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Gold Fever! The Lure and Legacy of the California Gold Rush

Art of the Gold Rush: Painters and Prospectors

Silver & Gold: Cased Images of the Gold Rush

Natives & Immigrants

Gold Fever!
The Lure and Legacy of the California Gold Rush

CrevassOn January 24, 1998, exactly one hundred and fifty years after James Marshall's discovery of gold in California, the Oakland Museum of California opens the largest and most comprehensive exhibition and investigation of this complex period in America's history: Gold Fever! The Lure and Legacy of the California Gold Rush. Gold Fever! will immerse visitors into the sights, sounds and aura of a remarkable era noted for both its greed and its glory—and the stampede of fortune seekers that poured into California. This multi-disciplinary exhibition, occupying 10,000 square feet, presents the event's explosive impact on California's economy, population, environment and cultural diversity through interactive exhibitions, more than 1,000 artifacts, a theatrical audio guide, film footage, a reconstructed archaeological dig, conversations with museum docents, and much more.

Many of the stories told in Gold Fever! will be new to those who learned about the Gold Rush only from elementary school textbooks or a casual tour of Sutter's Mill. Applying new research, the exhibition seeks to inform the visitor by exposing stereotypes, revealing untold stories, illuminating new truths and calculating the event's lasting impact. Authentic objects, papers, and photographs document the simultaneous triggering of extraordinary fortunes for some and utter catastrophes for many others, including California's Native Americans and Californios. The displays, natural specimens and photographs also vividly present the staggering effect of mining techniques on California's natural resources and the consequent birth of the conservation movement.

"The 150th anniversary of the Gold Rush is an ideal time to go back and expose its stereotypes, bring forth new discoveries, look at its legacy, and explore what it means for us today," said L. Thomas Frye, Gold Fever! project director. "The Gold Rush lured the world to California in a frenzy. What happened to California and to the people who were thrown together here by this accident of fate is the story of this exhibition."

Visitors will begin their Gold Fever! tour with a look at nuggets, ingots, coins, jewelry and other artifacts from around the world that represent the compelling symbolism of gold in human history. They will then enter an archaeological "dig" filled with a vast array of 1850s goods, many found in partially burned ships, piers and buildings below San Francisco, including remarkably preserved jars of Gold-Rush olives.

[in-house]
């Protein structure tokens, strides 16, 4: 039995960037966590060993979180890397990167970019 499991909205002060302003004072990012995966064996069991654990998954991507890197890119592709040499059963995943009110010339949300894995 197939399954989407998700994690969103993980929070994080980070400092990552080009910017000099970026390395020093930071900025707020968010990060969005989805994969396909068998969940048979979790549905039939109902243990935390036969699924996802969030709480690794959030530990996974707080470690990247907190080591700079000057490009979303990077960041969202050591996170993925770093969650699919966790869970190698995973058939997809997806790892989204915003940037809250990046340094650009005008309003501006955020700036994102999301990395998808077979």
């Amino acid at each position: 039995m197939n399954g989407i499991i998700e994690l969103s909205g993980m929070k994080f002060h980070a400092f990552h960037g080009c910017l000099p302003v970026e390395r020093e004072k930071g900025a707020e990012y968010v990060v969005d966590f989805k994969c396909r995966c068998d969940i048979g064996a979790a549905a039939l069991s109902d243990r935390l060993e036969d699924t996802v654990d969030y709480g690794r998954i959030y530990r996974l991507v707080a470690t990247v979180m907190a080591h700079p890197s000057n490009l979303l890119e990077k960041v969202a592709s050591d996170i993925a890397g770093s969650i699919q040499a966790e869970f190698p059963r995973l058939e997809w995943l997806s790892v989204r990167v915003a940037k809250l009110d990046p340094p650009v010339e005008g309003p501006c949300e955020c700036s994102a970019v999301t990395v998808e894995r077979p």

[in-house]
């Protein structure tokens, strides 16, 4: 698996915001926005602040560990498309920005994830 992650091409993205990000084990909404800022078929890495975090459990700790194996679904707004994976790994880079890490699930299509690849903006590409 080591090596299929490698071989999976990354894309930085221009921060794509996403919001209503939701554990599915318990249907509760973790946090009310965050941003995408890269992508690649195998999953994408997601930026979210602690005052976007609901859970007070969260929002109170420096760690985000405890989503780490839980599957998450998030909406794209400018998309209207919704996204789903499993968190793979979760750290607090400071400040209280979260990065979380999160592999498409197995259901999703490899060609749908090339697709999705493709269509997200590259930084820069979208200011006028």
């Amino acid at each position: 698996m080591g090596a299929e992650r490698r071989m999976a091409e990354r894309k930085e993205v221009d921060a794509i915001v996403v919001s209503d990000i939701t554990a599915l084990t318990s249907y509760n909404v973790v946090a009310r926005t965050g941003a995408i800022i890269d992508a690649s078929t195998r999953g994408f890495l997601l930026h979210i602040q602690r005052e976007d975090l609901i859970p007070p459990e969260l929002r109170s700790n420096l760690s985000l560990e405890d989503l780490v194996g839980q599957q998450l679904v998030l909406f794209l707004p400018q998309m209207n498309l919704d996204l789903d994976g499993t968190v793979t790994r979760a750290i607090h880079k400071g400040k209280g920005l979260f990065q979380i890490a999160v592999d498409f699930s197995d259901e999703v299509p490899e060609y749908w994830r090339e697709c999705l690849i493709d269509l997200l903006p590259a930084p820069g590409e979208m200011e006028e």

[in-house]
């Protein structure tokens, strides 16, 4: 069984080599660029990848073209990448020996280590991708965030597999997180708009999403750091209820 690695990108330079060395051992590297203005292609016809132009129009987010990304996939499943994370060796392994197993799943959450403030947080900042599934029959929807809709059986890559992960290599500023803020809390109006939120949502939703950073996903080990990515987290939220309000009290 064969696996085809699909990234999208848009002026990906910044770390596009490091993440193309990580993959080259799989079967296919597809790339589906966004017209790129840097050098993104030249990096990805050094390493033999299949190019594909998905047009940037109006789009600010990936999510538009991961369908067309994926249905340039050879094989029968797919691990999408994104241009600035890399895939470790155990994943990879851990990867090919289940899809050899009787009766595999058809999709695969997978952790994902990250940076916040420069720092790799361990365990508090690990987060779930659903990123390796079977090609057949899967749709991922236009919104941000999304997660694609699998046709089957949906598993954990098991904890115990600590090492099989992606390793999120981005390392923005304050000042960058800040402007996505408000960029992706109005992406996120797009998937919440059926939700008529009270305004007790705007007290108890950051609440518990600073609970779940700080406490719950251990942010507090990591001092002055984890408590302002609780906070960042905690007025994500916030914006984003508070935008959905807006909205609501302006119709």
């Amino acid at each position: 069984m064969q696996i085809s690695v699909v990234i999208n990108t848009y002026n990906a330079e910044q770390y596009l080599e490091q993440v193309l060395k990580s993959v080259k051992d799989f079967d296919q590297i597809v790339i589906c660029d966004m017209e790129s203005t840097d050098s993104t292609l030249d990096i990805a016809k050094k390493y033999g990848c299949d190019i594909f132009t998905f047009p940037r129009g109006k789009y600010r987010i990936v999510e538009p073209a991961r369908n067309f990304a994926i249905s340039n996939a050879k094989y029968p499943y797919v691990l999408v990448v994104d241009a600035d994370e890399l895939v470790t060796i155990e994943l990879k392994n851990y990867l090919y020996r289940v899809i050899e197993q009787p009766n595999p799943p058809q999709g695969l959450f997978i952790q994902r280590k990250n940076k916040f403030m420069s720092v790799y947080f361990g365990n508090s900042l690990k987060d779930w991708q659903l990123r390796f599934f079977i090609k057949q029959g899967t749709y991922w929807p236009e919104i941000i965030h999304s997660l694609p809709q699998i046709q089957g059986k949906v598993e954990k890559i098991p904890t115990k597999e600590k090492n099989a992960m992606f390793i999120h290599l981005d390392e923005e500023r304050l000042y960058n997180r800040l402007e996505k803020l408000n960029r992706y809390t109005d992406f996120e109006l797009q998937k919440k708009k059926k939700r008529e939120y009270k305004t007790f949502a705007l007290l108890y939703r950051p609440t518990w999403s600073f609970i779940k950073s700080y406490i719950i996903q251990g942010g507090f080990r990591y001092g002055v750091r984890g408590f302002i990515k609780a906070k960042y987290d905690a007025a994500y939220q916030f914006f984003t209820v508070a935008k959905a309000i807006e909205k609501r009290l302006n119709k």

A second area will present those who were living in California on the eve of the Gold Rush, native peoples, Californios, Russians and others. Visitors will then be able to immerse themselves in the events surrounding the moment of discovery of gold by James Marshall in the mill race at Sutter's Mill in 1848, and pick up newspaper accounts of the extraordinary riches of the first finds.

Tableaux of miners' lives and those who arrived to exploit other opportunities will vividly depict the experiences of the men, women and children—Anglo Americans, African Americans, Chinese, Europeans, Mexicans, Chileans, Hawaiians, and more—who made the difficult journey and took up residence in the gold fields and burgeoning cities under arduous living conditions. "Our cultural diversity did not happen yesterday," Frye says. "It goes back 150 years in its greatest dimension. It has enabled California to grow and prosper as no other state in the union has."

A personal audio guide, developed by Antenna Theater, will use an innovative theatrical approach, with actors presenting passionate, insightful first-person accounts taken from journals and correspondence of the Gold Rush era to provide visitors with a sense of being present on the scene.

The staggering impact of mining on California's environment will be dealt with through objects related to mining techniques, from panning in streams to the massive destruction of entire hillsides with enormous hydraulic nozzles that blasted away mountains, silting up California's rivers for miles downstream and flooding prime agriculture land and towns.

Finally, the exhibition will examine the continuing legacy of the Gold Rush. "If we open our eyes, we can enjoy the wonderful metaphor of a golden California, and identify with the bold entrepreneurs who struck it rich in mines or in capital endeavors," Frye says. "But we also need to look at the Gold Rush in a new light. The real challenge is to examine both the winners and losers, and to look inward at ourselves and think of California's future, our own cultural value systems and our need to preserve the golden land that sustains us."

Gold Fever! will be on view through July 26, 1998. It will travel to the Autry Museum of Western Heritage in Los Angeles (September 19, 1998 - January 24, 1999) and to the Sacramento Memorial Auditorium (July 7 - October 31, 1999).

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